The view was recalling a MEMORY.
It was taking me back
to a time in my life
of great happiness and joy.
“Memories exploded as I stood in the doorway”
* * *
Our congregation was considering the possibility of constructing a new church building.
The one we were in at The Heights in Houghton Lake was old and too small for the growing congregation.
The basement often flooded in the spring of the year.
Sunday School class attendance was increasing.
Although the choir was small, it was increasing in numbers.
The neighboring town of West Branch had recently built a beautiful new church.
A committee in our church, seeking ideas, was formed.
“Let’s go to West Branch and check out their new building.“
Of course I wanted to be on that committee.
The new church was in my former home town. Any excuse to re-visit the memories of my youth, was a great idea.
I was thirty-three at the time.
The new United Methodist Church in West Branch was built on the County Farm property across the street from the house where I’d lived until I was seventeen. If you’ve read in my blog post “Some Folks Called It The Poor Farm..” you have some idea of my emotional attachment to the County Farm. I have many memories of the wonderful lady who was my friend.
As the committee entered the new church building, we were shown the kitchen area and the classrooms.
We visited the sanctuary and the dining area.
As others wandered the hallways I decided to take a little side trip down a different hallway.
At the end of the hall, there was an exit door.
Standing quietly, staring out the door,
I realized long forgotten memories were suddenly returning.
I’d stood in that very place
over the years of my youth.
It appeared to me, this doorway was exactly where the doorway to Mrs. Kelly’s kitchen had been. This was a view I’d seen many times before. (“Was that the aroma of homemade bread?)
Still today, when I’m in town,
I drive into the parking area and sit for a few minutes.
The location of this West Branch United Methodist Church
gives memories of pleasant days of
There was and is, an oil well pump on the East side of the parking lot. The old barn bridge is often visible,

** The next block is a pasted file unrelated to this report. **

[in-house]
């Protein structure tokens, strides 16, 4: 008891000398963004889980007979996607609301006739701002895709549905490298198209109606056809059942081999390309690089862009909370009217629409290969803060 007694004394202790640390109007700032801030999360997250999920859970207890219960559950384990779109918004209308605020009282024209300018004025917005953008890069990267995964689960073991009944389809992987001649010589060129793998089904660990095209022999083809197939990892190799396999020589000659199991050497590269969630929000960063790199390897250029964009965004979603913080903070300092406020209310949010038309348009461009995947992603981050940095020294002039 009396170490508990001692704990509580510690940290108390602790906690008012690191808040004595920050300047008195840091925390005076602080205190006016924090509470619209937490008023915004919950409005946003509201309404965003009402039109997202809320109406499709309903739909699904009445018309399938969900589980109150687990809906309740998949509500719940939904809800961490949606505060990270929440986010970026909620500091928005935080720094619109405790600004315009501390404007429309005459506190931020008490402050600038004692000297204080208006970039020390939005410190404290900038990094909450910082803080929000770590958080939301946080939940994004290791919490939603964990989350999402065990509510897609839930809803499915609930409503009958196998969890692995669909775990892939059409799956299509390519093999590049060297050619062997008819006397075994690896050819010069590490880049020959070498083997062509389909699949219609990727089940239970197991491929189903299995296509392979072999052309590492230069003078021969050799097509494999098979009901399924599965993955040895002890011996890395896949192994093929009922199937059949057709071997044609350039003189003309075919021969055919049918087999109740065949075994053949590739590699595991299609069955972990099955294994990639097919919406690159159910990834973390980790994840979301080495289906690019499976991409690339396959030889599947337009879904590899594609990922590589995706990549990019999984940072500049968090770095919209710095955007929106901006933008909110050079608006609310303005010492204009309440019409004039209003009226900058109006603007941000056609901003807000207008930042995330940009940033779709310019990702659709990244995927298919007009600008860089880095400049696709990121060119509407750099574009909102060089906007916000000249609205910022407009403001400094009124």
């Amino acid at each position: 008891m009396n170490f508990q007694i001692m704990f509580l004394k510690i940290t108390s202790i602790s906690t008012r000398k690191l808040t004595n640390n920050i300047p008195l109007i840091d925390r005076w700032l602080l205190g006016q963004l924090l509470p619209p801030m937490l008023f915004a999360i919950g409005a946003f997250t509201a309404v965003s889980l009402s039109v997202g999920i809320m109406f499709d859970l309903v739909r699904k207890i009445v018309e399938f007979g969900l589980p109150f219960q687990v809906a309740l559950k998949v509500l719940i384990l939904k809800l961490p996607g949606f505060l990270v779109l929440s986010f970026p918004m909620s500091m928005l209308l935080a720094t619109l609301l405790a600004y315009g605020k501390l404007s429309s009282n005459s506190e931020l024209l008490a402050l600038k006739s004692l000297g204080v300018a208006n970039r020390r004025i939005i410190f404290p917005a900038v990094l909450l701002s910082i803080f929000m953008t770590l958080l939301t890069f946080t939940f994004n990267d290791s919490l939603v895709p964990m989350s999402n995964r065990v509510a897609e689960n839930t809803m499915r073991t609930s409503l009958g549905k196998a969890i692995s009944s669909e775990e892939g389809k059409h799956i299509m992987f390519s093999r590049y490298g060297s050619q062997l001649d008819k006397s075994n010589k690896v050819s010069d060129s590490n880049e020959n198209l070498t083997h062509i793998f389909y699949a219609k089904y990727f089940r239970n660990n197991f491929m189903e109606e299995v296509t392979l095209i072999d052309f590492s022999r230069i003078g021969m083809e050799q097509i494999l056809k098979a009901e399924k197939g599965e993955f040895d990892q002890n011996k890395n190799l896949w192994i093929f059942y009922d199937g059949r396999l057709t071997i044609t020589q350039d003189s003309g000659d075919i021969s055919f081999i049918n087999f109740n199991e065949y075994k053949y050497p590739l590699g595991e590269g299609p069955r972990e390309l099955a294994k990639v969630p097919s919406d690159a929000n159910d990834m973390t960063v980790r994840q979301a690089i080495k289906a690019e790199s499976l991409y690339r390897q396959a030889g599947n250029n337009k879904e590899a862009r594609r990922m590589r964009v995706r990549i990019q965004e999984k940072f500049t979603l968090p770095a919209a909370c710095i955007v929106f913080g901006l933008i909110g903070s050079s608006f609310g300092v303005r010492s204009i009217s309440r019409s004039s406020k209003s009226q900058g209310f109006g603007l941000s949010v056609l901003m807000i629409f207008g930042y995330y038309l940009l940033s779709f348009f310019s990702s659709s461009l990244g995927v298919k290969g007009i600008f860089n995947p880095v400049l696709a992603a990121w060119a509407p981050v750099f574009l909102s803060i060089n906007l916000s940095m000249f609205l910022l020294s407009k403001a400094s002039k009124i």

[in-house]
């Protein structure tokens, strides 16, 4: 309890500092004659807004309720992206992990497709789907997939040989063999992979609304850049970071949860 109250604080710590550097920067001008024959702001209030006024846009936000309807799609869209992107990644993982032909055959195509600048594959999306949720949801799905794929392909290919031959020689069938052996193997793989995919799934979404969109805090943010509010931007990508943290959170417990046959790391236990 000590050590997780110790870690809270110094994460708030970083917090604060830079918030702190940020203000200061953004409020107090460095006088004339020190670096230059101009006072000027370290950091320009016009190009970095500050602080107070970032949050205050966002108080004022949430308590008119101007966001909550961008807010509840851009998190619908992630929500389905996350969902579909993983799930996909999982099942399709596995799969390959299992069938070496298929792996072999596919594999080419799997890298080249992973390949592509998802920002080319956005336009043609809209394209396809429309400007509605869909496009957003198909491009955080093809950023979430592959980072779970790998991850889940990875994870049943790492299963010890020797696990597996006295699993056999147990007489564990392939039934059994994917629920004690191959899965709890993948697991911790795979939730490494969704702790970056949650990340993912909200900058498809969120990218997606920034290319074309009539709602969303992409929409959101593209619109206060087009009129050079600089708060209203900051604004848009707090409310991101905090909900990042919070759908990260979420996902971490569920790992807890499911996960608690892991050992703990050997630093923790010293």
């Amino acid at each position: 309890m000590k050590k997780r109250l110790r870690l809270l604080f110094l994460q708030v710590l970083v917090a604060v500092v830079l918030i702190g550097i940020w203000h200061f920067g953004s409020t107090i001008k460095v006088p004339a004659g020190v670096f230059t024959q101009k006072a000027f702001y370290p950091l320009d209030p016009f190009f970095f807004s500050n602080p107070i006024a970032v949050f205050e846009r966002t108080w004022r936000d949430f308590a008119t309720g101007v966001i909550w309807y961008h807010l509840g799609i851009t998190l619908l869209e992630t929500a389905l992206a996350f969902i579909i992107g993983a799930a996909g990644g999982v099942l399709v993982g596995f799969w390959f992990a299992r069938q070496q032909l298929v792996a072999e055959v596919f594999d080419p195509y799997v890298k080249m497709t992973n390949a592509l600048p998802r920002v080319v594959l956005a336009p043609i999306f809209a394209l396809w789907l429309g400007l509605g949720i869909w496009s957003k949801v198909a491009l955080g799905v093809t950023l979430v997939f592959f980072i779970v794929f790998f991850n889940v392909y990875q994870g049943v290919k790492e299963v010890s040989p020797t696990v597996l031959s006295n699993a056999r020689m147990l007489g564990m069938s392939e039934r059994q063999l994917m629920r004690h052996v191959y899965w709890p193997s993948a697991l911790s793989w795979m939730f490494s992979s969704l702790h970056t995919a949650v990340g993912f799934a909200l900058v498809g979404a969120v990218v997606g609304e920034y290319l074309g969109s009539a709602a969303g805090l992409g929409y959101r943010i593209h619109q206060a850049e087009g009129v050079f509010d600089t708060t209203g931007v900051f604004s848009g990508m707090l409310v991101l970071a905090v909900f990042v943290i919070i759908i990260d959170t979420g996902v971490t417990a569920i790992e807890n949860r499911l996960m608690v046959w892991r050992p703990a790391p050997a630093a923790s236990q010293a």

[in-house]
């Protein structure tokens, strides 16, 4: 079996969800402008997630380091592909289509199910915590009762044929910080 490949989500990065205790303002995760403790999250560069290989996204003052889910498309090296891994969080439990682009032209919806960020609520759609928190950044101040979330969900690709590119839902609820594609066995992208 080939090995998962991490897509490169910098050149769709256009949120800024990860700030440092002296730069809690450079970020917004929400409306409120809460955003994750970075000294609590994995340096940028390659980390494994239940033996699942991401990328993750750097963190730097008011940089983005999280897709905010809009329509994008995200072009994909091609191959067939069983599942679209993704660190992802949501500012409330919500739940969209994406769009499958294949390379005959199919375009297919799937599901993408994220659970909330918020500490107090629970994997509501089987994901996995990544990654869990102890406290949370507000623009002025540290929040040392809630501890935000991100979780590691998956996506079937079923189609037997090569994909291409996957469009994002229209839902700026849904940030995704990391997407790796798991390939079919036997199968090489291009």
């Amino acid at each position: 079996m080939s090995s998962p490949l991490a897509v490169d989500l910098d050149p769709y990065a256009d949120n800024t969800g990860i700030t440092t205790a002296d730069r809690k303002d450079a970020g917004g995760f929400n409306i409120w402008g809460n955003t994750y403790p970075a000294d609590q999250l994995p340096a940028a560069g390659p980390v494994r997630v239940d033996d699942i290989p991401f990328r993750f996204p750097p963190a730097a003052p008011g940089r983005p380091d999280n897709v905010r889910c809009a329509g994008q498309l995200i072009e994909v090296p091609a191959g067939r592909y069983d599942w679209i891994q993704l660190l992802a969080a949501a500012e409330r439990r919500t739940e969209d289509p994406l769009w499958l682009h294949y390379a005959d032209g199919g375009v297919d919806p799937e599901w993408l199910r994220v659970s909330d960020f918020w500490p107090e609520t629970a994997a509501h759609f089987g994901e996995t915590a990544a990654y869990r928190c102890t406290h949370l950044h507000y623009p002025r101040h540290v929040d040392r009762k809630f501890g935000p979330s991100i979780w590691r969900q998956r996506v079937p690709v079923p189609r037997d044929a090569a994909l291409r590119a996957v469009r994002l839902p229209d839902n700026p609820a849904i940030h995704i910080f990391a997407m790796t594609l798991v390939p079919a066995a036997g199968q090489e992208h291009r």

depending on the time of year,
and how many leaves are remaining on the trees.
The barn is gone.
In my memory,
the chicken coop is there.
The pasture where the sheep were kept,
exists in my memory also.
I remember Mr. Kelly driving his team past our house on his way to the hay fields.
Next door, at the North end of the parking area, is the West Branch Township Hall.
It hasn’t aged.
On the day of our committee’s visit, long ago,
I could feel emotions rising in my throat,
I was glad I was standing at the door alone.
I couldn’t have spoken to anyone right then.
The view was recalling a memory.
It was taking me back to a time in my life of great happiness and joy.
As we were returning to our home town, I casually mentioned to my fellow travelers
at the doorway in the church.
No one seemed overwhelmed by my revelations.
Should they have been?
A few days later, traveling to a meeting with my Dad for which I served
as secretary and he as a board member,
I shared my experience of recalling the treasured memory
of the County Farm
Once again, it was difficult for me to speak.
Regaining my composure, I shared with my Dad my emotional visit to the United Methodist church in West Branch.
He listened attentively.
Then he began to share his thoughts with me.
“Most people encounter experiences such as you had, as they grow older and their lives have changed,” he said. “They remember the joys of youth. They remember people who were important to them
who have passed away
or are no longer living nearby.
Buildings have often been removed by deterioration or replaced by new construction. You are young to be having such memories overtake you.”
Today, when I’m visiting the town of my youth,
I’m still making memories.
The doorway to my future is open.
Life for me is still experienced one day at a time.